Crytek CEO and founder Cevat Yerli has a lot to be proud of. In just over a decade, his company has gone from a personal hobby to a major player in the game industry. Not only have its first-person franchises like Far Cry and Crysis become synonymous with top-of-the-line graphics, but its CryEngine 3 is being licensed for major upcoming projects including MechWarrior Online and the next game from Left 4 Dead developer Turtle Rock. The company is also investing heavily in the growing free-to-play first-person shooter market with Warface.
But Crytek faces significant challenges as well. While CryEngine 3 continues to be licensed by high-profile games, architectural firms and even the United States Army, the Unreal Engine has much deeper penetration in the video game space and drew considerable attention with the recent reveal of Unreal Engine 4. And while Warface is successful abroad, it is untested in the North American market.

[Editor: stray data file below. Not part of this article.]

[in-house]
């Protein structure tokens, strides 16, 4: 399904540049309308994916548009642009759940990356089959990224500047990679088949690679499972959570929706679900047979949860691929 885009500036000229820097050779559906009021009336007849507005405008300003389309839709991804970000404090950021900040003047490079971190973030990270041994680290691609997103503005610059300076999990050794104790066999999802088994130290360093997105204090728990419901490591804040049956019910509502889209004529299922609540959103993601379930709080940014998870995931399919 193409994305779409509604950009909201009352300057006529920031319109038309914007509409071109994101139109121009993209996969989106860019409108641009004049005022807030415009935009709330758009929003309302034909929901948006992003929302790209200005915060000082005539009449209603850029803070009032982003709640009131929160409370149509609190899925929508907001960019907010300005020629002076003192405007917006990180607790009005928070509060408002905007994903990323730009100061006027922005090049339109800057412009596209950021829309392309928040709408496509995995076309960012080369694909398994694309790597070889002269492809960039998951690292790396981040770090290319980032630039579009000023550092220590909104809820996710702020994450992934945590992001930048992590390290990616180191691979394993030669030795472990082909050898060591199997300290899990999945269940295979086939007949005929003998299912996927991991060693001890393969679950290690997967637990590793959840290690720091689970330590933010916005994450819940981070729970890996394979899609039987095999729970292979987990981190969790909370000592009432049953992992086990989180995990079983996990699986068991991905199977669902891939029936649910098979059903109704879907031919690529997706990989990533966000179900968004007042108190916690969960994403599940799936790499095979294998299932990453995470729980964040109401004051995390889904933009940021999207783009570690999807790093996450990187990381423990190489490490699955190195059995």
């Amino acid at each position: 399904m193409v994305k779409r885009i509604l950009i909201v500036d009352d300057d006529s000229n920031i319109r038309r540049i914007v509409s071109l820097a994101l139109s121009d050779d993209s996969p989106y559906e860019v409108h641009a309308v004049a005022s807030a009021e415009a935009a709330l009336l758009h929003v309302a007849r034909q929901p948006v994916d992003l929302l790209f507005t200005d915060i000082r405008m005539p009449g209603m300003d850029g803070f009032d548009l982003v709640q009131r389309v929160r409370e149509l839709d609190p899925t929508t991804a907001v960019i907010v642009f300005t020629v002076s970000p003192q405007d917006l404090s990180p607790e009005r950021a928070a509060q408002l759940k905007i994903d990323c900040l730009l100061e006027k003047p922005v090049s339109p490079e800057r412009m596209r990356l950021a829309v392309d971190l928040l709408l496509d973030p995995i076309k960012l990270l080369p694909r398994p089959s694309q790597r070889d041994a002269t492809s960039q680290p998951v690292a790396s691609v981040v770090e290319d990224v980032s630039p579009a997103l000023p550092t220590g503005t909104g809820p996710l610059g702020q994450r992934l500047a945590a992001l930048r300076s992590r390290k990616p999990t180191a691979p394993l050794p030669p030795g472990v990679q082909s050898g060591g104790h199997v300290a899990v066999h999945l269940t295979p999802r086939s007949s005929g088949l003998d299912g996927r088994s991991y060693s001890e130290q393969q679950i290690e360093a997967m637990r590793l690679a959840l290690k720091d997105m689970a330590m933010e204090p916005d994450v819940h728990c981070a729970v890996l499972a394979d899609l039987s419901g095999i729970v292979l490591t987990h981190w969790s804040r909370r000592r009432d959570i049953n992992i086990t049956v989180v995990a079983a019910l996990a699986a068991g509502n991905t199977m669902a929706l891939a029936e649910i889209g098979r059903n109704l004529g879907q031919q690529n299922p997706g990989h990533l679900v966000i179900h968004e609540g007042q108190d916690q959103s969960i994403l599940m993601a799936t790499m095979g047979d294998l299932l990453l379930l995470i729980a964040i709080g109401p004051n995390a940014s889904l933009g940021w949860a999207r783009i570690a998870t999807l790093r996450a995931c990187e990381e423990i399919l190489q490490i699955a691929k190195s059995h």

Yet when I talked to Yerli at E3, he came across as one of the most relaxed people at the entire show. Perhaps it was just exhaustion, but he wore a consistent smile, laughed readily, and didn't seem at all like someone facing down threats from all sides.